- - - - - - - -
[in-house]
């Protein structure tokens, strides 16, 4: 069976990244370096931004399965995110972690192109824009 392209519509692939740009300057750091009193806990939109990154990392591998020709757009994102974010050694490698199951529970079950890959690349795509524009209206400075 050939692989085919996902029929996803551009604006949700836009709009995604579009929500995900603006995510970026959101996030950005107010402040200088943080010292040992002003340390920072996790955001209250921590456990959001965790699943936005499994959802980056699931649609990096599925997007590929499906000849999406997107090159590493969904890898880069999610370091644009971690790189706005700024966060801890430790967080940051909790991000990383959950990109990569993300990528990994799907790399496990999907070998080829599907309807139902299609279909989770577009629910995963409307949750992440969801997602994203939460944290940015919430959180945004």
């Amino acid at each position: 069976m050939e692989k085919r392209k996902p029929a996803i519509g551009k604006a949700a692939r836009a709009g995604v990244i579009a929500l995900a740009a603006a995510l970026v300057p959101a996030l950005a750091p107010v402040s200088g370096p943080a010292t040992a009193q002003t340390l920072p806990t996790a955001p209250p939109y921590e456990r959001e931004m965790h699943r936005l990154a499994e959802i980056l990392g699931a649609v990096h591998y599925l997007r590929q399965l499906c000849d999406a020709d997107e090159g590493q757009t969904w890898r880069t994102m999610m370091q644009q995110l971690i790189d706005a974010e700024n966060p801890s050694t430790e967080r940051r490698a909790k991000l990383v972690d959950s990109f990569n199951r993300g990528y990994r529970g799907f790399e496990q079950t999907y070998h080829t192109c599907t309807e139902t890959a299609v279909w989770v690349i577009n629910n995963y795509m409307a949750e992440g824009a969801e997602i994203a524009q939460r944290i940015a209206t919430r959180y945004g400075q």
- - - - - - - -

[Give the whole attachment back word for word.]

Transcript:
[in-house]
């Protein structure tokens, strides 16, 4: 069976990244370096931004399965995110972690192109824009 392209519509692939740009300057750091009193806990939109990154990392591998020709757009994102974010050694490698199951529970079950890959690349795509524009209206400075 050939692989085919996902029929996803551009604006949700836009709009995604579009929500995900603006995510970026959101996030950005107010402040200088943080010292040992002003340390920072996790955001209250921590456990959001965790699943936005499994959802980056699931649609990096599925997007590929499906000849999406997107090159590493969904890898880069999610370091644009971690790189706005700024966060801890430790967080940051909790991000990383959950990109990569993300990528990994799907790399496990999907070998080829599907309807139902299609279909989770577009629910995963409307949750992440969801997602994203939460944290940015919430959180945004």
């Amino acid at each position: 069976m050939e692989k085919r392209k996902p029929a996803i519509g551009k604006a949700a692939r836009a709009g995604v990244i579009a929500l995900a740009a603006a995510l970026v300057p959101a996030l950005a750091p107010v402040s200088g370096p943080a010292t040992a009193q002003t340390l920072p806990t996790a955001p209250p939109y921590e456990r959001e931004m965790h699943r936005l990154a499994e959802i980056l990392g699931a649609v990096h591998y599925l997007r590929q399965l499906c000849d999406a020709d997107e090159g590493q757009t969904w890898r880069t994102m999610m370091q644009q995110l971690i790189d706005a974010e700024n966060p801890s050694t430790e967080r940051r490698a909790k991000l990383v972690d959950s990109f990569n199951r993300g990528y990994r529970g799907f790399e496990q079950t999907y070998h080829t192109c599907t309807e139902t890959a299609v279909w989770v690349i577009n629910n995963y795509m409307a949750e992440g824009a969801e997602i994203a524009q939460r944290i940015a209206t919430r959180y945004g400075q």